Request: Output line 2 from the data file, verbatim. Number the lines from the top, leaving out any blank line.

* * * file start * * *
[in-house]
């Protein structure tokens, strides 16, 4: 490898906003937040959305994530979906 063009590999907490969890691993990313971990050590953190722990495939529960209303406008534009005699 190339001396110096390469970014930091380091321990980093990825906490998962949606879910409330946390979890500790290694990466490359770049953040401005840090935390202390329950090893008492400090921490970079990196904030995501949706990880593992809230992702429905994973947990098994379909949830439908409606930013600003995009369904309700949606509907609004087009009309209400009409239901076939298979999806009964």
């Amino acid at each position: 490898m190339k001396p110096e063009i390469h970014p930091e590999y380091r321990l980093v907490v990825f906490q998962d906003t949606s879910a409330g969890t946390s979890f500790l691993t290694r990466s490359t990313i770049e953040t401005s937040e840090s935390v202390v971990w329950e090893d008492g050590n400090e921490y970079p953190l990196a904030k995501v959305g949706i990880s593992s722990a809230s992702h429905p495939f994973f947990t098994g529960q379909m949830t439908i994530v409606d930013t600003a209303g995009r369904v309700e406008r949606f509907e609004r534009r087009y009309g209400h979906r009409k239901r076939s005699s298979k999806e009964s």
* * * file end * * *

């Protein structure tokens, strides 16, 4: 490898906003937040959305994530979906 063009590999907490969890691993990313971990050590953190722990495939529960209303406008534009005699 190339001396110096390469970014930091380091321990980093990825906490998962949606879910409330946390979890500790290694990466490359770049953040401005840090935390202390329950090893008492400090921490970079990196904030995501949706990880593992809230992702429905994973947990098994379909949830439908409606930013600003995009369904309700949606509907609004087009009309209400009409239901076939298979999806009964």